Elba, Cavo (LI), 15.5.1998, 250m, F. Angelini (CVA); 1, 1: Calabria, Sta. Eufemia,
lg. Paganetti, coll. Franklin Műller (SDEI). Macedonia: 1: Skoplje, Mac., 25.VI.54,
leg. F. Schubert (NMW). Portugal: 1: P-Algarve, 52, W Monchique, 554m, Ru-
bus, 37°18'53N, 8°33'55W, 15.IV.2002, Meybohm (CVA); 1: P-Algarve, 46, Mon-
chique, above road to Alferce, 591m, 37°19'20N, 8°31'52W, 10.IV.2002, Meybohm
(CVA). Poland: 1: Liegnitz [=Legnica], Pfeil, coll. von Heyden (SDEI); 1: Schwd-
nitz [Schweidnitz = Šwidnica], Letzner (SDEI); 1: Gerhardt, Liegnitz [= Legnica],
Coll. Rottenberg, (SDEI); 1, 1: Mühlgast [near Wohlów.], Rottenberg (SDEI). Ro-
mania: 1: NE Romania, Negulesti, 25km SE Piatra Neamt, 500m, 18.vi.1996, P.
Hlaváč lgt. (CPH); 1: Banat 1909, Herkulesbad, leg. M. Hilf, Coll. O. Leonhard
(SDEI); 1: Banat 1909, Orsova, leg. M. Hilf, Coll. O. Leonhard, 7.VI. (SDEI). Ser-
bia: 1: Serbia, Pirot env. Zvonce, banja Prskalo, 520m presev [sifting], above river,
28.IV.2002, lgt. T. Jászay (SMB). Slovakia: 1: Slovakia (Košice), Herľany env., sifting,
1.v.2004, P. Hlaváč lgt. (CPH); 1: Slovakia centr., Bacúch, 6.vii.1990, T. Lackner lgt.
(CPH); 1: Pieniny-Poľana, zemné pasce [traps], 30.6.1989, leg. Svatoň (SMB); 1:
Nová Bošáca, St. hora, 6.5.93, Majzlan lgt. (SMB); 1: Slovakia centr., Trenčín env.,
24.6.99, O. Majzlan lgt. (SMB); 1: Parkan [= Štúrovo], Coll. Weise (SDEI). Sloveni-
A revision of the genus Zyras (Zyras) Stephens, 1835. I. Current classi cation status and... 61
ja: 1: Slo Zalog, 3.6.1996, Zg. Kašelj, B. Drovenik leg (CVA). Spain: 2♀♀: Spanien,
Lugo, Sierra Ancares, 2.8.1984, leg. J. C. Otero (CVA). Turkey: 1: TR Mersin (33),
road to Arslanköy, 5km SE Aladağ, 700m, 36°54'45N 34° 31'44E, leg. 10.5.2004 Bra-
chat & Meybohm (CVA); 1: TR.-Mersin [51], road to Arslanköy, 5km SE Aladağ,
700m, 36°54'45N, 34° 31'44E, 10.V.2004, C. Besuchet (CVA); 1: TR Antakya 10,
400m, E Yeşilkent, 30.IV.2002, 36°57N, 36°15E, Meybohm & Brachat (CVA); 2♂♂:
Ovacik, Tunceli, 1400m, Asm, F. Schubert, 6/76 (NMW).
Description. Body (Fig. 1) 5.5–7.0 mm long. Head and pronotum dark reddish-
black, elytra reddish-brown, lateral part of apices of elytra with black spot, legs yellow-
ish-brown, antennae yellowish-brown with antennomeres I–III lighter.
Head 1.15 times as wide as long, on sides with long erect golden setae. Antennae
(Fig. 4) with scape almost twice as long as pedicel, pedicel slightly longer than antenno-
mere III, antennomeres IV–VII about the same length, IV–VI slightly transverse, an-
tennomeres VII-X rhombic, clearly extended apicad, X shortest, terminal antennomere
about as long as antennomere III, almost twice as long as wide at base, round at apex.
Pronotum (Fig. 1) 1.25 times as wide as long and 1.28 times as long as head, ir-
regularly punctured, setose and with about  ve long black macrosetae on each side.
Mesoventrite (Fig. 14) regularly, coarsely punctured on the whole surface. Metaven-
trite 1.5 times as wide as long and 3.5 times as long as mesoventrite (measured in mid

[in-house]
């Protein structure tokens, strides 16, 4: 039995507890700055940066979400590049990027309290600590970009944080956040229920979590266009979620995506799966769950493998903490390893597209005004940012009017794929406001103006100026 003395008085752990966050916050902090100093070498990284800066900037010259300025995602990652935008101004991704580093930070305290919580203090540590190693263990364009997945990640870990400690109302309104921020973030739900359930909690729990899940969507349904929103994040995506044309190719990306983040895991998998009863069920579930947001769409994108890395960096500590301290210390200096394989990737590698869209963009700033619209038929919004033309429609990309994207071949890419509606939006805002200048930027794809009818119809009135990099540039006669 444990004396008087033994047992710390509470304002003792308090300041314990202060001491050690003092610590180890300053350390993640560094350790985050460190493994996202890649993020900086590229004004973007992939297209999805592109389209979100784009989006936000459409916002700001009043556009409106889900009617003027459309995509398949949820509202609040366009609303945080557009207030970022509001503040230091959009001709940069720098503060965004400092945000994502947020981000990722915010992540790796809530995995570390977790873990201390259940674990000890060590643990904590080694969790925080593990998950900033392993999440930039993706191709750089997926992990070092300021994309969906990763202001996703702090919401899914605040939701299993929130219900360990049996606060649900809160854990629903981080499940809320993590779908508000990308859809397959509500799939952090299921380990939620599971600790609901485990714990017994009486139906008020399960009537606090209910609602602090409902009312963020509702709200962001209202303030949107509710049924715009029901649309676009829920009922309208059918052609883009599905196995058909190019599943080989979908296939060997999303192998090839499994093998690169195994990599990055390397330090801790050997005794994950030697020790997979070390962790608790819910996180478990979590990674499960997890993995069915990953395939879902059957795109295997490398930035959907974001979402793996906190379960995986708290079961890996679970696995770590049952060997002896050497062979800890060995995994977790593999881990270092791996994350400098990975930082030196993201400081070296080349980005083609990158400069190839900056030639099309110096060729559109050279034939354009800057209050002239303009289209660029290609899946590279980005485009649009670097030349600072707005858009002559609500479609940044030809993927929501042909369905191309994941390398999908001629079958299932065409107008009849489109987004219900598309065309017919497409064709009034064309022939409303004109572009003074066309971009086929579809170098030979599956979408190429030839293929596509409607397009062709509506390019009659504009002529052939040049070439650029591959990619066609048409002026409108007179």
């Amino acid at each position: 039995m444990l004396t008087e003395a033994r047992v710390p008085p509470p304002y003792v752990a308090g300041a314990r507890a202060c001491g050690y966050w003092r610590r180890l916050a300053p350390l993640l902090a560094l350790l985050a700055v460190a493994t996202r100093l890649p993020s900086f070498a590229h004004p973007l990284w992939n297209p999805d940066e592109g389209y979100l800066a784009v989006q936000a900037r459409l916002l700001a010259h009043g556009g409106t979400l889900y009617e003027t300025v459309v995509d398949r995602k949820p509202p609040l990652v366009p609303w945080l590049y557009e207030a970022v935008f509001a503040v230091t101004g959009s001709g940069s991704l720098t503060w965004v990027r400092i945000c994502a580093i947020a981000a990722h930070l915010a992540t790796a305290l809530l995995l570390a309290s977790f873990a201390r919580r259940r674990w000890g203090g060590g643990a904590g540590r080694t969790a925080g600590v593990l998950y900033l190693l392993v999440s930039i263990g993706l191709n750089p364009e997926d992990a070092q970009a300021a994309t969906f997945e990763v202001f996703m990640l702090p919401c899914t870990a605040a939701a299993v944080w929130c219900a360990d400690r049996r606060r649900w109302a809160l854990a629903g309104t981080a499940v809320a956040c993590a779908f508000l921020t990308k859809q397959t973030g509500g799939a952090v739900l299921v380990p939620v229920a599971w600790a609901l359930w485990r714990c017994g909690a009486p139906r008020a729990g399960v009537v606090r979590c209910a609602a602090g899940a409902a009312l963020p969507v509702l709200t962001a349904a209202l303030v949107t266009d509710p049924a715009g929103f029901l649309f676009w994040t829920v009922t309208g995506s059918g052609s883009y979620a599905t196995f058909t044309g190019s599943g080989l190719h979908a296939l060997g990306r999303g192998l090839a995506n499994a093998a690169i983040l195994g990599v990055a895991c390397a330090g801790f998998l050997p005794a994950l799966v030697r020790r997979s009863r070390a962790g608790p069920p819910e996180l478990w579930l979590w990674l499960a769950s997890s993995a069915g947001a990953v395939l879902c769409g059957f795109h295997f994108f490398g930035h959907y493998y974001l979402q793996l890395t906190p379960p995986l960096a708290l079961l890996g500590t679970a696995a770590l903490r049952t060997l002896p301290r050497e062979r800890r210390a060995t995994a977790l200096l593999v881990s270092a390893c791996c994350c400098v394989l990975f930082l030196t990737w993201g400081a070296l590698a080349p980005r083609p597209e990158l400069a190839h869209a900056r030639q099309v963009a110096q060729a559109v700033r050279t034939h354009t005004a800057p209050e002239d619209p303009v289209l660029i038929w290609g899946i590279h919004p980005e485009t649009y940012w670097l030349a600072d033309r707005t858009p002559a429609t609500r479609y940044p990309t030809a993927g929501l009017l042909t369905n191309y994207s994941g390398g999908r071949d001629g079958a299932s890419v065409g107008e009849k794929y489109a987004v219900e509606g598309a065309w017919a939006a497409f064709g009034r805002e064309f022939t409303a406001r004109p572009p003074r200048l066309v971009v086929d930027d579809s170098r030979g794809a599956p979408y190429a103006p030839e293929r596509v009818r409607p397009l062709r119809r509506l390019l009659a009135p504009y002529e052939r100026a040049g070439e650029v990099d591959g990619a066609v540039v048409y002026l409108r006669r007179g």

line), smooth in the middle, coarsely punctured on sides, here also with erect golden setae.
Abdomen two-coloured, densely punctured apex of visible tergites III–V dark red-
dish-brown, base much lighter and bearing setae, tergites VI–VII dark reddish-brown
almost on the whole surface, densely punctured at base and with few but long apical se-
tae, paratergite III–VII well de ned covered with setae, paratergites III–V punctured.
Sexual dimorphism: females have di erent structure of abdominal tergites and
sternites VIII, IX and X (Figs 15–21). Tergite VIII with small median tubercle in male,
tubercle lacking in female, truncate apex is much narrover in male than in female, me-
dian excavation deeper in male than in female; sternite VIII round in male, truncate in
female; tergite IX with asymmetric lateral lobes in male, lateral lobes lacking in female.
Host ants. e following ant genera have been reported as hosts of Zyras (Zyras):
Formica sp., Lasius (Dendrolasius) sp., Liometopum sp., Myrmica sp.
Distribution. Almost whole Europe, Armenia, Azerbaijan, Georgia, Russia, Alge-
ria, Tunisia, Japan
Checklist of species of the subgenus Zyras (Zyras) (Stephens)
A detailed world catalogue of the tribe Lomechusini is near completion (Hlaváč, New-
ton and Maruyama, in. prep.).  e purpose of this checklist is to provide a listing of all
species which were described as, or placed subsequently in the subgenus Zyras (Zyras),
or Zyras (s.str.). All species described as Zyras without subgeneric a lation are excluded
from this list.  e list is arranged by zoogeographical regions.  is division is a practi-
cal solution for the better orientation within the genus.
Peter Hlaváč & Tomáš Jászay / ZooKeys 29: 49–71 (2009)
62
Nearctic region:
is area includes America north of Mexico, i.e. USA and Canada. All three species
listed here are true Zyras and were revised recently (Klimaszewski et al. 2005).
1. obliquus (Casey, 1894: 325) (Myrmedonia). Distribution: USA, Canada
= pseudohaworthi Klimaszewski, 2002: 53
2. planifer (Casey, 1894: 326) (Myrmedonia). Distribution: USA
= schwarzi Wasmann, 1894: 207 (Myrmedonia)
3. rudis (LeConte, 1866: 372) (Myrmedonia). Distribution: USA
West Palaearctic region:
is area, as de ned here, includes the whole of Europe, northern Africa, Arabian
peninsula, Caspian region and Siberia to Lake Baikal. All  ve species recorded here are
true Zyras.